I was at Beyond the Fringe this morning as I was helping with the setting up tomorrow’s fair in the afternoon. When I told Acton, his comment was, “Oh honestly darling, why do they always have tea stalls at fairs? If they’re looking to raise money wouldn’t they do better offering glasses of wine as well?”
“You can’t offer wine at a church hall fête,” I said, “it’s just not done. Besides it’s Saturday morning to early afternoon. People don’t want to be drinking alcohol at that hour of the day – most people, I added seeing the look on his face.
“Don’t you believe it,” he said. “You’d bunce the takings up nicely if you offered a nice chardonnay or a decent merlot. It’s just so inevitable Cleo – so unimaginative and parochial.”
“Well, we are parochial,” I said. “We’re a rural parish. People expect that sort of thing.”
“They’re conditioned to,” he protested and then a wicked smile passed over his face. “I’d love to see Eleanor Snailbeach as a cocktail waitress – wouldn’t you? That gleam as she trots round in a little black number bearing a tray of martinis and Manhattans.”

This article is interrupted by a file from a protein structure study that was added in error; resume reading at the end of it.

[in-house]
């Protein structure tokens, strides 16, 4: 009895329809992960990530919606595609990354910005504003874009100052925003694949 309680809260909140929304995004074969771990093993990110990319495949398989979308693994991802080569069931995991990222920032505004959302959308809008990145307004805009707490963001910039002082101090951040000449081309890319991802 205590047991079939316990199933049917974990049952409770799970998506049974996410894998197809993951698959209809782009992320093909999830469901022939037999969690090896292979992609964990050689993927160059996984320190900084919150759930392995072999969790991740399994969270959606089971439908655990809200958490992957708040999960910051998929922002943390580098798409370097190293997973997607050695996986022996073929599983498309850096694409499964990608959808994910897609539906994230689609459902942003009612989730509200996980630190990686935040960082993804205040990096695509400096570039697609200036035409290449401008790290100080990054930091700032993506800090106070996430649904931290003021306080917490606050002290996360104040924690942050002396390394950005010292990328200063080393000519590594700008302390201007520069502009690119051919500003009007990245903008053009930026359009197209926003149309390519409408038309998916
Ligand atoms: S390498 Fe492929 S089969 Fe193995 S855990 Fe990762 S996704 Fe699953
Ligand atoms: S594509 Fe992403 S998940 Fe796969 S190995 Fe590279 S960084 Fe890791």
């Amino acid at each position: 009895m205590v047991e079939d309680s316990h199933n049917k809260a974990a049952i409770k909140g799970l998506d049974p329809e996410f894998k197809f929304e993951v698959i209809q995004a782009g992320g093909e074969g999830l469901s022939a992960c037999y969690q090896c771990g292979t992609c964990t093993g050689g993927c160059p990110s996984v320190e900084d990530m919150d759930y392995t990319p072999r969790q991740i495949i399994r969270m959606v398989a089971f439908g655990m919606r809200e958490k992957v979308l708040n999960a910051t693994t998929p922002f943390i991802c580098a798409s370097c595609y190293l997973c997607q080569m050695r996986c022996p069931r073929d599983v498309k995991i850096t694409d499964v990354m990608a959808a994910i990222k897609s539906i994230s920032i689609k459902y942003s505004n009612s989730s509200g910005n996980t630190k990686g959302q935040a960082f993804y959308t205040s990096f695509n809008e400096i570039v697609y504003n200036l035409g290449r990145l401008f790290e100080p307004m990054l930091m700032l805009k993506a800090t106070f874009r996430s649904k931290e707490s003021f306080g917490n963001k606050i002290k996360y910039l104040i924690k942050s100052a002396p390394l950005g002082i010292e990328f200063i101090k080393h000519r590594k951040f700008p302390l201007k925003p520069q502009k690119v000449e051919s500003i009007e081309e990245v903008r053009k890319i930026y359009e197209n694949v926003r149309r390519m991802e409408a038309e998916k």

“You’ve got a terrible imagination,” I chided him, laughing.
“That’s the point darling – I am imaginative. Much more than St Gremlins’ church hall will ever be. I’d rather have a Bath Oliver with some warm brie than an egg sandwich any day. Too gloomy by far.”
There wasn’t a great deal for me to do with the setting up. Graham had taken time from the farm to help Mr Colebatch with the large trestles while the smaller ones were put up by the others. Faith and I simply had to arrange the urn and cups and saucers on the oilcloth tablecloth and manoeuvre the usual tea sign above it. Eleanor was floating around not doing an awful lot except making observations with a smile. I suddenly found myself thinking of Acton’s comments and imagining her in her dress with a tray of drinks and let out a little laugh.
“What’s tickled you?” Faith asked.
I told her and she too gave a snigger. “Mind you, she’d suit that better than being a barmaid and pulling pints. I definitely don’t see her doing that.”
As we laughed over it, Eleanor came trotting over.
“Ah, such levity,” she said. “What’s the joke?”
“We were laughing at the idea of serving tea and coffee,” I said, desperate for something to say. “How much funnier it would be if we were serving beer.”
She gave a funny little smile, not surprisingly failing to find it funny and shrugged and turned away.
Faith and I fell about laughing at that.